A halfway measure could be that an aid or TFA teacher shows a group of several classes the movie for the first 30 or 40 minutes and then the teachers answer questions and work with the kids on homework 1-on-1 or in small groups.

TraceyS said...

My first year college programming classes were taught this way, and it was an excellent way for me to move through the material as quickly or as slowly as I wanted. We had videos that we could watch in any class session(they were scheduled daily) or check out to take home, and we could attend any TA session to ask questions, get help, turn in homework, or take proctored tests.

However, I was a very motivated college-aged student, and there were many, many kids who did not pass that class, simply due to not keeping up with the videos.

Like everyone else, I do not see how this could be effectively delivered in a K-12 classroom, at least not for core material. This might work for electives or for extra, in-depth material for motivated students. But there simply is no substitute for a teacher leading a classroom when you are talking about K-12. They are still kids, after all, and have varying degrees of self-sufficiency, motivation, and parent support.

Nick said...

It would be great to allow for more individualized learning etc. The only little hitch is that SSD blocks the main math tool - Khan Academy .

hschinske said...

http://local.lakesideschool.org/Communications/LSMagazine/LSMagFallWinter11/index.html includes a bit about Lakeside considering the idea of "flipped classrooms."

Helen Schinske

mirmac1 said...

Here is a proposal for a system for "at-risk" highschoolers, presented during the MGJ days. Cost? $7,695 per student plus SPS provides facilities, admin, food service and transportation,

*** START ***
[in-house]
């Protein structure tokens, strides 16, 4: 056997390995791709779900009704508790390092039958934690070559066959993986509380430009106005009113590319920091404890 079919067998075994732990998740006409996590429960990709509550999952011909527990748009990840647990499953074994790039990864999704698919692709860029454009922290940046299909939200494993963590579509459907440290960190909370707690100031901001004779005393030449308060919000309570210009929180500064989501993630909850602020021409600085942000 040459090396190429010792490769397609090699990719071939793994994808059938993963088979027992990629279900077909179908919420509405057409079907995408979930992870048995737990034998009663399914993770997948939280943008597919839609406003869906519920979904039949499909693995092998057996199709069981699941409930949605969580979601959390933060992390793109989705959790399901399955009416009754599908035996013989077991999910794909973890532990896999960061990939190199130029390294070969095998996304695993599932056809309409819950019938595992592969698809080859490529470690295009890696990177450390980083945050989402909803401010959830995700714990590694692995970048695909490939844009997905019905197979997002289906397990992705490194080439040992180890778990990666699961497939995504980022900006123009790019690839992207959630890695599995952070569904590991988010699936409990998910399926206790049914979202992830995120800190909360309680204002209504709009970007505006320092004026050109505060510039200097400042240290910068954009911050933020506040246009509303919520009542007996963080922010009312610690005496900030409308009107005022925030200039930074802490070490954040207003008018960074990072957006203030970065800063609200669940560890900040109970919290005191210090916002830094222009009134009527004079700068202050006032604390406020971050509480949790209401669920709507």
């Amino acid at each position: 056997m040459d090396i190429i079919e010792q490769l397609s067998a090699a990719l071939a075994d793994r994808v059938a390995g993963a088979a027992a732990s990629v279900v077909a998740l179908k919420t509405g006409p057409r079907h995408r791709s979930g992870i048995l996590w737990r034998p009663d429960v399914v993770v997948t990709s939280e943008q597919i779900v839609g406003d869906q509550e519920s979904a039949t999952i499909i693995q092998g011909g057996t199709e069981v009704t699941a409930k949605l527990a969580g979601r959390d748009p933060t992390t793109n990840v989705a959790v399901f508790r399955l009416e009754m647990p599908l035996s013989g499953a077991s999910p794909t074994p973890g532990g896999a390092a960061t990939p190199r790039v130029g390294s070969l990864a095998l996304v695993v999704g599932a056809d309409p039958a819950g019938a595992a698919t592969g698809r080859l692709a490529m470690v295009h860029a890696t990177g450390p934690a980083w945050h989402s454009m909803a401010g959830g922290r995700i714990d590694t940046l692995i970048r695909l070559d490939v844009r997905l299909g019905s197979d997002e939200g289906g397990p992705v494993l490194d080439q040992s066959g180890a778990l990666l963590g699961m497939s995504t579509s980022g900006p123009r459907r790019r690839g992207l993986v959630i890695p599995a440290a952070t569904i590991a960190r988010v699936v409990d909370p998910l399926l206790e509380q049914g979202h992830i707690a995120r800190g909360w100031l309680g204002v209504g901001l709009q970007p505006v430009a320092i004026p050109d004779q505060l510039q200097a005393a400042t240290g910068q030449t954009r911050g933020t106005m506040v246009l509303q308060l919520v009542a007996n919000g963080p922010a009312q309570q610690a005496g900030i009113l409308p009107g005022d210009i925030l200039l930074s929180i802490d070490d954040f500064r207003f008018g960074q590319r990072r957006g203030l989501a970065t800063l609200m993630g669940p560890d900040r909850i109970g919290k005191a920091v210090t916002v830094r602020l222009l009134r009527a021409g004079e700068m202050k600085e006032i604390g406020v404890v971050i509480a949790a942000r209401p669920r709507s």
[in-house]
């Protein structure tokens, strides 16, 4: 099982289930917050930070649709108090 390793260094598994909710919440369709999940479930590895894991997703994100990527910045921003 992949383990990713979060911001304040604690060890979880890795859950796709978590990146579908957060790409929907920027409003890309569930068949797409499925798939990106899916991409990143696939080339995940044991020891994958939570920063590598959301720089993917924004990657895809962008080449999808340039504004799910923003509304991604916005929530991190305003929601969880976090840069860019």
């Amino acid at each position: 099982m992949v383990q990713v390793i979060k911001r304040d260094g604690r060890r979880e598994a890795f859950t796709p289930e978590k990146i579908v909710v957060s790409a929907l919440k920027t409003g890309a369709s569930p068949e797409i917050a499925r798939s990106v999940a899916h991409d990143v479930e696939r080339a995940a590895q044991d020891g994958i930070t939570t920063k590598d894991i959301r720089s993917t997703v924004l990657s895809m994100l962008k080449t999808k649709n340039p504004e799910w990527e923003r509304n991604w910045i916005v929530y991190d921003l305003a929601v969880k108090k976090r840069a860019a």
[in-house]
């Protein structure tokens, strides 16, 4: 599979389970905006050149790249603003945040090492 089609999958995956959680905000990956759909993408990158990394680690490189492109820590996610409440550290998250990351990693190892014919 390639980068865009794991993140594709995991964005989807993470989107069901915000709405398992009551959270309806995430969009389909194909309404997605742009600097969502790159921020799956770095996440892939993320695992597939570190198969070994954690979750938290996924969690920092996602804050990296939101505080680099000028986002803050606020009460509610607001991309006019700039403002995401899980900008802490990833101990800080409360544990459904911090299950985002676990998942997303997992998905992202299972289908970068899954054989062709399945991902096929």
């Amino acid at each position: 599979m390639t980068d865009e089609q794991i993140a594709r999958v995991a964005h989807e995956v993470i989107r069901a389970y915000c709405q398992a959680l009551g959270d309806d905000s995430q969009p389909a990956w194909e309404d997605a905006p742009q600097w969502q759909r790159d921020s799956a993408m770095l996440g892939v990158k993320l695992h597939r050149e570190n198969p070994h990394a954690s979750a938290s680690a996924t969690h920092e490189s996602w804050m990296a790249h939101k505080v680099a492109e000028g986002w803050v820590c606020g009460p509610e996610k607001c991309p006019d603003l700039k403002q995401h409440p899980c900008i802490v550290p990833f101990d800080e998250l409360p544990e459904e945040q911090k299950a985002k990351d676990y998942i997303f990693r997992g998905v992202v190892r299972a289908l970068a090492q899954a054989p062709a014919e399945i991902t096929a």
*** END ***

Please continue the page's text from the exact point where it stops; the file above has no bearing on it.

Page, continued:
AdvancePath Academics

My concern as I read this is that these "academies" within a school will essentially be a "self-contained" classroom for struggling students, hooked up to headphones. Students attend one of three sessions a day - morning, afternoon, evenings. There are four teachers and one aide for 120 students. AdvancePath says it works to have subject matter experts in reading, math, science and social studies, as well as at least one trained to work with ELL. Oh and a diverse mix of racial representation and male and femaile teachers. No Problem!

TechyMom said...

New York Times article on flipped classrooms today

Unknown said...

We have used this flipped classroom approach throughout our entire school and we have seen some remarkable results. Our school demographics are 75% free and reduced lunch, technology handcuffed and financially strapped. As a result, we were hurting. We started to create video screen capture lectures and then sought to spend more of our time helping and supporting our students during the learning process. Our failure rate has suddenly DROPPED from 40% in our building to 10.8%. Furthermore, this is with a population in which 69% of our students have transitioned from other at-risk districts around Detroit. The key component is not the technology but the support you give your students. http://www.flippedhighschool.com